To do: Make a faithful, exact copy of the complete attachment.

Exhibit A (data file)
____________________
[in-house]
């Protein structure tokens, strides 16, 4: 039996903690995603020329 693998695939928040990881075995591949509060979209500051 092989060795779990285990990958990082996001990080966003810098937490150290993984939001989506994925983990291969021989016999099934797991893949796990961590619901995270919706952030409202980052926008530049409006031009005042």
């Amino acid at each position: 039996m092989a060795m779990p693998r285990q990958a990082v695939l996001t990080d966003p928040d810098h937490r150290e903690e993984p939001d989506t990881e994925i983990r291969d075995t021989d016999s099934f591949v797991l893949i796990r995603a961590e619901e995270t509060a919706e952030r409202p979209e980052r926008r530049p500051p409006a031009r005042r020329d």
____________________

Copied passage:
[in-house]
């Protein structure tokens, strides 16, 4: 039996903690995603020329 693998695939928040990881075995591949509060979209500051 092989060795779990285990990958990082996001990080966003810098937490150290993984939001989506994925983990291969021989016999099934797991893949796990961590619901995270919706952030409202980052926008530049409006031009005042």
């Amino acid at each position: 039996m092989a060795m779990p693998r285990q990958a990082v695939l996001t990080d966003p928040d810098h937490r150290e903690e993984p939001d989506t990881e994925i983990r291969d075995t021989d016999s099934f591949v797991l893949i796990r995603a961590e619901e995270t509060a919706e952030r409202p979209e980052r926008r530049p500051p409006a031009r005042r020329d």